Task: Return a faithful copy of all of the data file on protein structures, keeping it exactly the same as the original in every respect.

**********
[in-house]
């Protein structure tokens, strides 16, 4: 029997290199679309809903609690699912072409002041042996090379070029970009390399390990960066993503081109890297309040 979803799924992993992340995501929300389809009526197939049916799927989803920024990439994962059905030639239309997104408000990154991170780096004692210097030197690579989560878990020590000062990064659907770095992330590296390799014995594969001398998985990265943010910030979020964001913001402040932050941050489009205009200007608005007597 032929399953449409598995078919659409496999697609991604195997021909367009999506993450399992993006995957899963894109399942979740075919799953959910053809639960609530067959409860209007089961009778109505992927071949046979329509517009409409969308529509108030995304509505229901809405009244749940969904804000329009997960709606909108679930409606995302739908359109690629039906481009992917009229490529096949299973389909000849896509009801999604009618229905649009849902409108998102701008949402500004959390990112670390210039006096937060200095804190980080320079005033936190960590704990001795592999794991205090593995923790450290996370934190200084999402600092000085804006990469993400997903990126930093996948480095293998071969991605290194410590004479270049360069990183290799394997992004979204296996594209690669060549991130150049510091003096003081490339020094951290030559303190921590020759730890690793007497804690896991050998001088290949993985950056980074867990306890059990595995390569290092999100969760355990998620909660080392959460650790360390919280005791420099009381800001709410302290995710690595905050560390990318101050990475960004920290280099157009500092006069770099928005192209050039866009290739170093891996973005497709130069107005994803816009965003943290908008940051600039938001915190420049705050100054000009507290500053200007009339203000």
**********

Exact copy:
[in-house]
């Protein structure tokens, strides 16, 4: 029997290199679309809903609690699912072409002041042996090379070029970009390399390990960066993503081109890297309040 979803799924992993992340995501929300389809009526197939049916799927989803920024990439994962059905030639239309997104408000990154991170780096004692210097030197690579989560878990020590000062990064659907770095992330590296390799014995594969001398998985990265943010910030979020964001913001402040932050941050489009205009200007608005007597 032929399953449409598995078919659409496999697609991604195997021909367009999506993450399992993006995957899963894109399942979740075919799953959910053809639960609530067959409860209007089961009778109505992927071949046979329509517009409409969308529509108030995304509505229901809405009244749940969904804000329009997960709606909108679930409606995302739908359109690629039906481009992917009229490529096949299973389909000849896509009801999604009618229905649009849902409108998102701008949402500004959390990112670390210039006096937060200095804190980080320079005033936190960590704990001795592999794991205090593995923790450290996370934190200084999402600092000085804006990469993400997903990126930093996948480095293998071969991605290194410590004479270049360069990183290799394997992004979204296996594209690669060549991130150049510091003096003081490339020094951290030559303190921590020759730890690793007497804690896991050998001088290949993985950056980074867990306890059990595995390569290092999100969760355990998620909660080392959460650790360390919280005791420099009381800001709410302290995710690595905050560390990318101050990475960004920290280099157009500092006069770099928005192209050039866009290739170093891996973005497709130069107005994803816009965003943290908008940051600039938001915190420049705050100054000009507290500053200007009339203000």